Dr. Sorg received her Ph.D. from the University of Maryland, College Park in Biochemistry. She completed a post-doc at Washington State University in Pullman where she was eventually hired on as tenure-track Assistant Professor and was promoted to Full Professor in 2004. She served as Director of the Alcohol and Drug Abuse Research Program for 14 years and Co-director of the Translational Addiction Research Program for the past 8 years at WSU.
Dr. Sorg joined LRI in 2019 to advance her translational research program while continuing her basic research into mechanisms of cocaine addiction and methods for treatment.
Cocaine exposure modulates perineuronal nets and synaptic excitability of fast-spiking interneurons in the medial prefrontal cortex.
Slaker, ML, ET Jorgensen, DM Hegarty, X Liu, Y Kong, F Zhang, RJ Linhardt, TE Brown, SA Aicher and BA Sorg. (2018) eNeuro 0221-18.2018. PMID:30294670.
Perineuronal nets in the lateral hypothalamus area regulate cue-induced reinstatement of cocaine seeking behavior
Blacktop, JM and BA Sorg (2018). Neuropsychopharmacol PMID: 30258113.
Sleep disruption elevates oxidative stress in parvalbumin-positive cells of the rat cerebral cortex
Harkness, JH, PN Bushana, RP Todd, WC Clegern, BA Sorg and JP Wisor (2019). Sleep PMID: 30371896.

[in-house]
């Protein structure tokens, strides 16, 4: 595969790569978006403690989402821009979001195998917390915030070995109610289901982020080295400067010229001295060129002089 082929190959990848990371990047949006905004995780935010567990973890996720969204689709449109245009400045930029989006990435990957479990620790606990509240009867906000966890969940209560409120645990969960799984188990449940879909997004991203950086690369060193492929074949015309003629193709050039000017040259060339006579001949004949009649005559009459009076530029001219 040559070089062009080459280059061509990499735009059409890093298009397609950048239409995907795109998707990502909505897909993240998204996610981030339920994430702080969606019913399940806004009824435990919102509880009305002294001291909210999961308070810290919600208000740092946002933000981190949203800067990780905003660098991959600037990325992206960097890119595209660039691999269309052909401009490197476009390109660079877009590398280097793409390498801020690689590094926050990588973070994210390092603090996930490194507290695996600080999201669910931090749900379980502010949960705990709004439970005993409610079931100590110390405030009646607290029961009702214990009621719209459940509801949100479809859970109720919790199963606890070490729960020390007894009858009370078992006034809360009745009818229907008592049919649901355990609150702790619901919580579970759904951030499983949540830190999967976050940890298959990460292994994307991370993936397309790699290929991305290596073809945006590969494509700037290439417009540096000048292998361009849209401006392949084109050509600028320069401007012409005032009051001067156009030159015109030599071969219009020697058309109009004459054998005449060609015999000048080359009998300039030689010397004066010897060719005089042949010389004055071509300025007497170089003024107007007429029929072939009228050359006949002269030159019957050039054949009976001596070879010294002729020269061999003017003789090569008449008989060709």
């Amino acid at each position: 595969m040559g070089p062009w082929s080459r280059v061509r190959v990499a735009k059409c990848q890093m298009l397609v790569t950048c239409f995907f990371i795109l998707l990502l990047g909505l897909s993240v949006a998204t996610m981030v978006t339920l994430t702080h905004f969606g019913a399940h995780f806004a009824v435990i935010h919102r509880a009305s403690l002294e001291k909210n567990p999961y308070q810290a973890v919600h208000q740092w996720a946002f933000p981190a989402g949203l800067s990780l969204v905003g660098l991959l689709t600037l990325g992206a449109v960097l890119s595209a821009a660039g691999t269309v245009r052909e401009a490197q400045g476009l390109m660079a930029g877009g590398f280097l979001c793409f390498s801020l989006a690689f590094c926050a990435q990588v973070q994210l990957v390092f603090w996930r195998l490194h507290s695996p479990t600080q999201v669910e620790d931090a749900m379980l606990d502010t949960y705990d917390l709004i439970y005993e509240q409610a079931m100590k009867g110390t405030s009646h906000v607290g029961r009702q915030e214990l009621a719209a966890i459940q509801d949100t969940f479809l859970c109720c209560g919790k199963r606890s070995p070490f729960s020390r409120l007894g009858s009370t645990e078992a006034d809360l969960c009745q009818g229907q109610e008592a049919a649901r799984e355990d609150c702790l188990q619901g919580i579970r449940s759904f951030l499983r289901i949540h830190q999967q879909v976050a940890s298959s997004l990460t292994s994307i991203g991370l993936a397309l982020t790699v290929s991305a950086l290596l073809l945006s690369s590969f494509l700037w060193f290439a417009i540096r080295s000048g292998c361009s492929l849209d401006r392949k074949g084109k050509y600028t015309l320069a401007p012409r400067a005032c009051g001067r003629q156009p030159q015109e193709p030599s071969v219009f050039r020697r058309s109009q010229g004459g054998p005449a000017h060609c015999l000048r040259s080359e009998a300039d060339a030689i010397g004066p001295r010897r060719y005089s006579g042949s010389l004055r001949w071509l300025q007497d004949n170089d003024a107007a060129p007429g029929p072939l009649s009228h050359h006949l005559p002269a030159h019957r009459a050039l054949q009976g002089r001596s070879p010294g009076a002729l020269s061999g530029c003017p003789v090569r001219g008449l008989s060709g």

The main projects in my lab focus on how to prevent relapse to cocaine in rats. We use conditioned place preference and drug self-administration models to determine how to diminish drug-associated memories that are thought to cause relapse behavior.
To diminish drug-associated memories, we examine the process of reconsolidation, wherein prior memories can be recalled and subsequently disrupted with appropriate pharmacological agents so that only the recalled memory is diminished. We focus on using specific pharmacological or chemogenetic agents in the prefrontal cortex to disrupt consolidation and reconsolidation of the memories associated with cocaine, thereby suppressing drug-seeking behavior and relapse.
Most recent work focuses on an extracellular matrix structure called the perineuronal net, which is important for acquiring and maintaining drug-associated memories. One function of perineuronal nets is to protect their underlying fast-spiking interneuons from oxidative stress, which is elevated by cocaine. A branch of our studies therefore examines the role of perineuronal nets in preventing oxidative stress and how sleep and/or circadian rhythms may reverse the oxidative burden that accumulates in these fast-spiking neurons during wakefulness.
Current Lab Members:
- John Harkness, Ph.D. (Post-doctoral Fellow)
- Angela Gonzales (Graduate Student)
- Jereme Wingert (Research Assistant)
- Johnathan Anguiano (Research Assistant)
- Abby Gilgor (Undergraduate Student)
- Ashlynn Dean (Undergraduate Student)